The definitive treatment of testicular torsion is surgical exploration and detorsion, usually followed by orchiopexy to prevent recurrent torsion. Manual detorsion can and often should be attempted at the bedside although its success rate is widely variable and has been reported to range from 25% to 80%. In patients with testicular torsion, the affected testicle is rotated medially. Therefore, manual detorsion should be attempted first from a medial-to-lateral direction (“opening of the book”) and may require 180 to 720 more degrees. Specifically, this requires counterclockwise rotation of the patient's right testicle or clockwise rotation of the patient's left testicle, similar to the action of opening the spine of a book. Manual detorsion is contraindicated if pain and/or suspected torsion have been present for longer than 6 hours. Point-of-care ultrasound may be useful in evaluating the direction and effectiveness of this maneuver. Successful manual detorsion should result in near-immediate relief of pain. Surgical exploration is still mandated even in the event manual detorsion is successful. 
The differential diagnosis includes:
The prognosis of acute scrotal pain depends on the cause. In patients with epididymitis, pain improves within several days of treatment, but the induration may last weeks or months. Some people with diabetes may develop an abscess leading to sepsis, which is a potential consequence. In patients who developed epididymitis secondary to sexual activity, the partner needs to be referred and treated to stop the cycle of transmission. For patients with a diagnosis of testicular torsion, the diagnosis depends on early diagnosis and treatment. If the treatment is delayed by 12-24 hours, the risk of losing testis and infertility is high.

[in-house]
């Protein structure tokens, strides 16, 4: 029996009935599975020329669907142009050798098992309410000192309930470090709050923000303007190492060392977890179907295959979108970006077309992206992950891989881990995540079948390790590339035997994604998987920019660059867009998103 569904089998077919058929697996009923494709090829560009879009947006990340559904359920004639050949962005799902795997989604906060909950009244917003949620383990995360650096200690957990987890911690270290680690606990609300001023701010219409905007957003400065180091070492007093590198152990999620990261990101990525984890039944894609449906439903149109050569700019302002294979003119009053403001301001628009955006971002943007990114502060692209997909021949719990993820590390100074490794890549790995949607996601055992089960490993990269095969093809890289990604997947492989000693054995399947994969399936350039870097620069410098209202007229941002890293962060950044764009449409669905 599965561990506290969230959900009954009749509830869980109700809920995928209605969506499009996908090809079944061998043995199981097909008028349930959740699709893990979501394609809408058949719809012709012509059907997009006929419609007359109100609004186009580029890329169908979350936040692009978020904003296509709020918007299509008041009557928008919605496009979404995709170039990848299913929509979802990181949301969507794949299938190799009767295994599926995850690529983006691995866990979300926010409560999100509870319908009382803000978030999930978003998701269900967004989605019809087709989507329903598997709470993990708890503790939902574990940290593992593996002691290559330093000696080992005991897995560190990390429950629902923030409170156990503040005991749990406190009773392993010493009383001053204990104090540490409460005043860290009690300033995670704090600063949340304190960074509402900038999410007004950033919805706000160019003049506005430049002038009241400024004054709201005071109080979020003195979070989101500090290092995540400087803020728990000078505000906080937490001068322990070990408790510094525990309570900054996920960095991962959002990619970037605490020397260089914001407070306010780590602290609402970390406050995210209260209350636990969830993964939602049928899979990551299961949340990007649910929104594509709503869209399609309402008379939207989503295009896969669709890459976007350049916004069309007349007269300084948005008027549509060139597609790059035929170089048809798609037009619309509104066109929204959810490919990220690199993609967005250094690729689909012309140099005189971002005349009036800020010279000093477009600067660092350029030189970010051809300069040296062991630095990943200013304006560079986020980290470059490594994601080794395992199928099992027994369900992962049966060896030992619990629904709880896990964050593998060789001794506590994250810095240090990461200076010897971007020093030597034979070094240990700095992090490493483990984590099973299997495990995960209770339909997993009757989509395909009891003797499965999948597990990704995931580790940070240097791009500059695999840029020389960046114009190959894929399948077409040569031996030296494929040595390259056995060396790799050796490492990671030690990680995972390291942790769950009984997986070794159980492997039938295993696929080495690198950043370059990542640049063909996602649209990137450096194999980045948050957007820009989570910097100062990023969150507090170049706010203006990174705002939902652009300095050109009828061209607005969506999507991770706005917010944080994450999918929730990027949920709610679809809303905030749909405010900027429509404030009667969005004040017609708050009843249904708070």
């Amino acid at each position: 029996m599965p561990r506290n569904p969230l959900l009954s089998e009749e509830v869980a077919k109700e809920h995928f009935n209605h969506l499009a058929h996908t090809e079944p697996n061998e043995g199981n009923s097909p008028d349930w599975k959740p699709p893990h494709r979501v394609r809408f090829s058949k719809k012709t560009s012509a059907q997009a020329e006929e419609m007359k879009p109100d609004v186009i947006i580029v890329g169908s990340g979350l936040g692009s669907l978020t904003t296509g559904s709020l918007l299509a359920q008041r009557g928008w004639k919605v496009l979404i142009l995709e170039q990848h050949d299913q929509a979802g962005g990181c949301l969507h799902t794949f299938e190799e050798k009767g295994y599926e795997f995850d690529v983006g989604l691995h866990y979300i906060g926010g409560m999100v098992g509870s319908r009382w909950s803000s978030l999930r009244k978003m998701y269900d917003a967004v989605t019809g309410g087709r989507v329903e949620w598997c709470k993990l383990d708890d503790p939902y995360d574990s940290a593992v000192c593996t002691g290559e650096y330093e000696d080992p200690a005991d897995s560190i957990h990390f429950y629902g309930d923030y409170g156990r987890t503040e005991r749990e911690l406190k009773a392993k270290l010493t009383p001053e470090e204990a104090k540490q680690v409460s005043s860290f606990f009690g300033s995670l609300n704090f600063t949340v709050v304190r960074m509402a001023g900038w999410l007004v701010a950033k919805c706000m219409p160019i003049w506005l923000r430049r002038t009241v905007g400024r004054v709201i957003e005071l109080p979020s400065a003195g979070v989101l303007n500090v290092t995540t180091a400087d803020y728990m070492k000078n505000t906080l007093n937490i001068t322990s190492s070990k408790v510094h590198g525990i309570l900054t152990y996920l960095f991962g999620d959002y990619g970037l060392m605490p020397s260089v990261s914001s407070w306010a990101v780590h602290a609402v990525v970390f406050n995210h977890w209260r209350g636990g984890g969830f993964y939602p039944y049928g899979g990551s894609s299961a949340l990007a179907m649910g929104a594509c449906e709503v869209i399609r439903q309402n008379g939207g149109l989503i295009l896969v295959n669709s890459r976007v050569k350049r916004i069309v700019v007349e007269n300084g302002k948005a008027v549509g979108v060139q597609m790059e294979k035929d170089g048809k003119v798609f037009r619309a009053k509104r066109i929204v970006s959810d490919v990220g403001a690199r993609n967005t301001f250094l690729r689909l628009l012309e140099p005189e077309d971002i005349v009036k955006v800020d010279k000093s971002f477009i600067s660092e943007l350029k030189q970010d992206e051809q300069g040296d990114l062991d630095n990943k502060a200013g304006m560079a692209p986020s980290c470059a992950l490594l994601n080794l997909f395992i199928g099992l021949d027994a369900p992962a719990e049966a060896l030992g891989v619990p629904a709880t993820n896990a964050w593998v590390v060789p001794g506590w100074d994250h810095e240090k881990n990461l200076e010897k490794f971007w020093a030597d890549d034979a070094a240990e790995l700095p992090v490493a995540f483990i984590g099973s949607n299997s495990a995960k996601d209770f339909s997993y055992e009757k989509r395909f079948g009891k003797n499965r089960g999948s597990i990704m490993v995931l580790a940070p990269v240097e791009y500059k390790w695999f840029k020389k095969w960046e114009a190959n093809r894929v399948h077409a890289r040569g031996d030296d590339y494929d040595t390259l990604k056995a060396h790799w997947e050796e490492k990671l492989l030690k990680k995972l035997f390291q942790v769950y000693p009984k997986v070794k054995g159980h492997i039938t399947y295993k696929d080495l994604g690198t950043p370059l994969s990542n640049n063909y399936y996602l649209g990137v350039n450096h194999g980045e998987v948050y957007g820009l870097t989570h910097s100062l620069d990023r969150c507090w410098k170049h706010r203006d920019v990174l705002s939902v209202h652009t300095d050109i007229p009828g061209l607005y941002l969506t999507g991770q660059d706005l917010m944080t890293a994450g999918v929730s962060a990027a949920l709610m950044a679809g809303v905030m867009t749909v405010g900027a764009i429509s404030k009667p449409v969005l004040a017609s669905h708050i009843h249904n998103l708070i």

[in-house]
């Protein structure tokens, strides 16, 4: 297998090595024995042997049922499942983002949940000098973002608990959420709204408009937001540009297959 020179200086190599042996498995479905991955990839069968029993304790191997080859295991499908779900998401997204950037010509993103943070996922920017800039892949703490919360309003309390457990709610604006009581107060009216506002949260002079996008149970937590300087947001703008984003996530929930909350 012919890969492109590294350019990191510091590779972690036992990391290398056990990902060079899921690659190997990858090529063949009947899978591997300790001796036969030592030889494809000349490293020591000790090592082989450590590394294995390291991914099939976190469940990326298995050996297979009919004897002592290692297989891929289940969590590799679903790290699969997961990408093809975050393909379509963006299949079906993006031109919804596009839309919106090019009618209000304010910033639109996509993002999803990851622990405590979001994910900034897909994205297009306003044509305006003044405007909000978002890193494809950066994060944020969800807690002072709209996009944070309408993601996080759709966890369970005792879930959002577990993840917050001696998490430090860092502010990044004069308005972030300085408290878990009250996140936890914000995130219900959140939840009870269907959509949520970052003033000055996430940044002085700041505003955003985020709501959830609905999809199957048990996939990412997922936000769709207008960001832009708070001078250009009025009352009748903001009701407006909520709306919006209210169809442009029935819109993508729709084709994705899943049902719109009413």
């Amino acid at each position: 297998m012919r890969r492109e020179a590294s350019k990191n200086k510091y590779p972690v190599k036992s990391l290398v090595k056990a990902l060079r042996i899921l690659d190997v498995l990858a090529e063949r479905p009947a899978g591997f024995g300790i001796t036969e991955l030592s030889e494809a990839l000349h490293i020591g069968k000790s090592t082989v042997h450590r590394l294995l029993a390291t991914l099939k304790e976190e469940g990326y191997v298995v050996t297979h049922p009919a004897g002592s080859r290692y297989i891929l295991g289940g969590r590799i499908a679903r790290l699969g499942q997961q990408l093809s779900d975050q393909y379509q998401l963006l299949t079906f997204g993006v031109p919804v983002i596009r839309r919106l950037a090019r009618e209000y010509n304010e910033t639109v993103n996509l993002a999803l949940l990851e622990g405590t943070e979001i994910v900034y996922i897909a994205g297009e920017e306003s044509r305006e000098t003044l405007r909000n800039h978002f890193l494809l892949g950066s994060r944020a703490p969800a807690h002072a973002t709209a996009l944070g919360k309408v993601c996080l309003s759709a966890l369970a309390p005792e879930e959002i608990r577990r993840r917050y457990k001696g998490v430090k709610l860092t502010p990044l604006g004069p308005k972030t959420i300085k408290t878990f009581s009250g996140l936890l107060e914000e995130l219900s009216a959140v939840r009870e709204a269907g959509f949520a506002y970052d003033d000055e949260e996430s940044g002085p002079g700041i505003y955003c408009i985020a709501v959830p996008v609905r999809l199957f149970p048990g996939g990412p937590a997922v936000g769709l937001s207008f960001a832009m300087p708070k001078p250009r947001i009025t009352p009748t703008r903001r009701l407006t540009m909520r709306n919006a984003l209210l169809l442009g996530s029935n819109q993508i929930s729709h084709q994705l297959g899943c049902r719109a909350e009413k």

Delay in diagnosis and prompt treatment can result in various complications. If a severely damaged testicle is not removed, gangrene may occur. Infection can spread to the bloodstream, causing septicemia. Damage to both testes results in infertility.
Points to remember:
The majority of people with acute scrotal pain initially present to the emergency department, and thus, the triage nurse should be fully aware of causes that are urgent and demand immediate medical attention and those that are elective. If acute torsion is suspected, the triage nurse must immediately admit the patient to the emergency department and notify the emergency department physician. The nurse should continue to monitor the patient and report increasing pain to the clinician. The nurse should assist in making sure the patient is evaluated quickly as the longer a patient goes with a torsed testicle, the more likely they will lose function. If there is a delay in evaluation or care, the nurse should be diligent in reporting it to the clinical team leader directing the patient's evaluation and care.
In many cases, the urologist will need to be consulted to determine the final diagnosis. The role of the radiologist is vital as some type of imaging study is usually required to confirm the diagnosis. The nurse is also important for educating the patient on scrotal disorders like epididymitis which may be associated with sexual activity but do not require surgery. Patients who have been diagnosed with torsion should be told to avoid sporting activities unless cleared by the urologist, as there is a small risk of recurrence.
Only by having an integrated pathway of best practices can one make the diagnosis of urological disorders and lower the morbidity.